It’s FIFA time again, so whether you call it football or soccer, what’s in-store from FIFA 20? Does the franchise continue to kick go-go-go-go-goals?
EA Sports seem to have adopted the “If it ain’t broke, don’t fix it” mentality to the look and feel of FIFA 20, choosing to stick to the exact same setup as they have for their previous four editions.
FIFA 16 was the last time we saw a significant overhaul in the look and feel of the menu system and the game in general. It showed a bold new style choice and aligned with the new colour palette of the Premier League at the time.
In the latest iteration they’ve gone for a full dayglo red colour theme, complete with a leopard print trim #sohotrightnow. The good news here is that FIFA 20 is now fully compliant with OH&S requirements for attending a construction site.
If that’s something that’s going to put you off a game, you can stop now. To the credit of EA Sports, that is where the similarities to previous versions end, because the core gameplay of FIFA 20 is intense, exciting and completely new.
Gameplay upgrades mean that the players are now more responsive. EA have turned off the traction control and allowed full access to player movement. It’s responsive and intuitive, and we actually found ourselves amazed at how natural the whole experience was. FINALLY, the players are doing what they’re supposed to, which means we’re yelling at the television less frequently. Experienced hands will almost immediately notice the difference in how players respond and, once you get a handle on it, you’ll be appreciating the changes and will be scoring for fun.
Safety controls have also been removed from shooting. You’ll have a lot more opportunity to score where and when you would like. Updates have been applied to both the physics of the football and the player movement, which means that you’ll find yourself in the right place at the right time more often than not, with the ability to perform much more agile strikes on goal.
While all of these features have added speed and control to your players, the newly revamped freekick controls have gone down a technically specific path. If you rotate thumbsticks and combine it with a series of button taps at the right time, you’ll fly past the wall. Get the combination wrong and you either kick the ball out of the stadium or open a portal to another dimension. It’s needlessly complex and runs against the fun, free-flowing, nature of the rest of the game.
FIFA 20 has taken a page out of the playbook of PES 19, by ramping up the speed of the game to a frenetic pace. There’s less of a focus on the midfield battle, and more on the end-to-end long plays. It’s interesting to see the change in this pace, as both PES 20 has moved to a slower, more tactical game style and FIFA 20 is pushing the new VOLTA game mode.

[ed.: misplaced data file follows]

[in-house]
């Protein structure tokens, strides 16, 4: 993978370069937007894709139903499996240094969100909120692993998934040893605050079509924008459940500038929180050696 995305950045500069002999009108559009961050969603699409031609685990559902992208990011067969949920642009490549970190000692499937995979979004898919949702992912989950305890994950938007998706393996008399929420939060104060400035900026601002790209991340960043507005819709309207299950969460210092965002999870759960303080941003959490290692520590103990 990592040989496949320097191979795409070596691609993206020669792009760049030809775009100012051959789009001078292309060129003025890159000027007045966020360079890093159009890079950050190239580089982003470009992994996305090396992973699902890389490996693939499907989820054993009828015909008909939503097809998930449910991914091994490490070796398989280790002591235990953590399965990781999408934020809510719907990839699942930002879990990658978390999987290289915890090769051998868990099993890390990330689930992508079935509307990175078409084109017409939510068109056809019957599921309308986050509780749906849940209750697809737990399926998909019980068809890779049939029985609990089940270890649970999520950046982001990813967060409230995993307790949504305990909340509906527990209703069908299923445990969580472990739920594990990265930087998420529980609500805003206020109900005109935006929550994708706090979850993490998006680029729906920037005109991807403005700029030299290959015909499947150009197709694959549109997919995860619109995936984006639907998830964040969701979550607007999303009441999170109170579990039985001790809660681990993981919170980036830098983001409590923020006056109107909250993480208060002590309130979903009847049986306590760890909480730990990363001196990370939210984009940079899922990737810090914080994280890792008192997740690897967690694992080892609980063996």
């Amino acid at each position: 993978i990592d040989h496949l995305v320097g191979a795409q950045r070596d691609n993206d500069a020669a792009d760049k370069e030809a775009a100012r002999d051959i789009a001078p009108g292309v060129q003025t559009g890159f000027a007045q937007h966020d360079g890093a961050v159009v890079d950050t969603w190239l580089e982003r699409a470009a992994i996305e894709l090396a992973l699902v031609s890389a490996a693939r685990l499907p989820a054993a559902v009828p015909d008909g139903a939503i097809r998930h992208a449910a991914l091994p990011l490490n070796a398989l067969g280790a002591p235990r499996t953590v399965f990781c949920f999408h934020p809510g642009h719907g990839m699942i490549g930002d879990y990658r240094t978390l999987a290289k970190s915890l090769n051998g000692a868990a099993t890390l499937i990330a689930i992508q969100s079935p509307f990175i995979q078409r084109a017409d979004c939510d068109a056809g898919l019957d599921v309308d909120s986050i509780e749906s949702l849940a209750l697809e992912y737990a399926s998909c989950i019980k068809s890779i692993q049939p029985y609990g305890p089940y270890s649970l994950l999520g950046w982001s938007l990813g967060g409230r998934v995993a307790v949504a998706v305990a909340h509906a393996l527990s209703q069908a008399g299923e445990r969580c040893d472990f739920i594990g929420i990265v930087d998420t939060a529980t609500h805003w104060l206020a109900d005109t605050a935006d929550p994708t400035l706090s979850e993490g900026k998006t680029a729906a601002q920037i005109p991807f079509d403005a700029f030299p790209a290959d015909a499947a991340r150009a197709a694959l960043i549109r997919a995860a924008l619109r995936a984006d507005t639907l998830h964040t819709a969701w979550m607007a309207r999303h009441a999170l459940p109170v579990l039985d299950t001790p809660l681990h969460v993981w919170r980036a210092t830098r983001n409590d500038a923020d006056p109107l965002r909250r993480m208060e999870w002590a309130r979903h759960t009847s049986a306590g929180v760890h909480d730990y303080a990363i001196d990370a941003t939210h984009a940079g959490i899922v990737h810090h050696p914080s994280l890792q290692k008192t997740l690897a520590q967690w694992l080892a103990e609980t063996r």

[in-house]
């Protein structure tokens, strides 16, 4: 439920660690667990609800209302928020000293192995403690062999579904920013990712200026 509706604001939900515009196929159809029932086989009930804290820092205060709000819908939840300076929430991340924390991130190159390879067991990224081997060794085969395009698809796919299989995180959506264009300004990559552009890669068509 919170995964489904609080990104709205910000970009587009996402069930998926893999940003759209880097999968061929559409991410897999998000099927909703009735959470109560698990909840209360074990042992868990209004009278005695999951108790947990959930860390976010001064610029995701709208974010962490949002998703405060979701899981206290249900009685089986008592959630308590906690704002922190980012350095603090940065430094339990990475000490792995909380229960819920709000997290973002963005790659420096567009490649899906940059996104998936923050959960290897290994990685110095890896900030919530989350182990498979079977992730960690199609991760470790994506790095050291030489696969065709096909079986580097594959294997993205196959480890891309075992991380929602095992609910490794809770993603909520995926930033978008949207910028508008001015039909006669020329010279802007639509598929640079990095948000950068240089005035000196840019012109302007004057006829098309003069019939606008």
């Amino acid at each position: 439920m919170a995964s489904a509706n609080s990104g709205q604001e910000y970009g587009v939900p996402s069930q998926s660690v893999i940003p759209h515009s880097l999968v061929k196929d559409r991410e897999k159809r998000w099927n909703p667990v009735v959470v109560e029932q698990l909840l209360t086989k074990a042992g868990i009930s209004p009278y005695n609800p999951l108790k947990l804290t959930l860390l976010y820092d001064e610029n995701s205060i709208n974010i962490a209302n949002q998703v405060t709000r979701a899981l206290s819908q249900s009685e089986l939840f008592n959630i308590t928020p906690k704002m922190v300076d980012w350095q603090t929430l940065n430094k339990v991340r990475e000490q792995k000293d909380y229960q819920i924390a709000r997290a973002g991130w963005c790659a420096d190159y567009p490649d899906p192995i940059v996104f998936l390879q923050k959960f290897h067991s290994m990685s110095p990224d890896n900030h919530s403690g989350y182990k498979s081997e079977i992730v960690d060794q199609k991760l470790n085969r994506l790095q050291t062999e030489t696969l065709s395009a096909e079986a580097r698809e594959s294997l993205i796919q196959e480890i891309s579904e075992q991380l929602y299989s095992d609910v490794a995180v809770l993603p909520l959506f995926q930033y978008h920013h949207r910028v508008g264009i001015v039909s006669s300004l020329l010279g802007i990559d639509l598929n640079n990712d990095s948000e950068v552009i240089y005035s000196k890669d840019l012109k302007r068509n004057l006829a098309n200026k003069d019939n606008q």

Speaking of VOLTA… Well, it’s definitely a game mode. This year you’ll be able to play in a variety of different, smaller team games as you take on other players in what is essentially a modern day take on the previously stand-alone title FIFA Street. If you think the gameplay in the regular mode is fast, wait until you play three-a-side pickup games on a pitch figuratively the size of a ping pong table. It’s absolute chaos, as anyone who has played indoor football or futsal would have experienced.
We’re pleased that EA have chosen to include this as part of the FIFA 20 package, and it will be interesting to see if this idea takes off in the extremely competitive multiplayer world, especially as FIFA already has a fantastic community within the traditional gameplay style. Mind you, if this was a standalone title, we wouldn’t be recommending picking it up as VOLTA definitely works best as a companion piece to the fully packaged game.
“If you think the gameplay in the regular mode is fast, wait until you play three-a-side pickup games on a pitch figuratively the size of a ping pong table.”
Now to the disappointing news, the Ultimate Team mode and the associated game packs are still here and they’re just as expensive and overbearing as they’ve always been. If you’re not interested in paying anything extra for a full priced game, you should be able to grind out a good team just in time to pick up a copy of FIFA 21. You can be sure that there are people who are willing to pay more than double the box price of the game to get the top players and associated gear.
One of the great features of the FIFA series is that your game profile carries over from previous seasons, so that you won’t have to worry about remapping the newly formatted controls to your regular setup – it’s literally plug-and-play. You also carry over your experience credits which you can use to buy new kit for your players, different skins for the footballs, celebrations and other buffs for your single player careers. It would’ve been nice if they applied the same logic to the Ultimate Team mode, but where’s the money fun in that…?
FIFA 20 has become so #fresh that you’ll think that EA grew a foot-long beard, got a neck tattoo and started selling a selection of locally sourced kombucha from the back of a Kombi van. Although getting through the tired, five-year-old menu system will test the patience of regular players of the game, once you get out on the pitch, you’ll see what all the fuss is about.
FIFA 20 releases September 27 for PS4, Xbox One and Switch.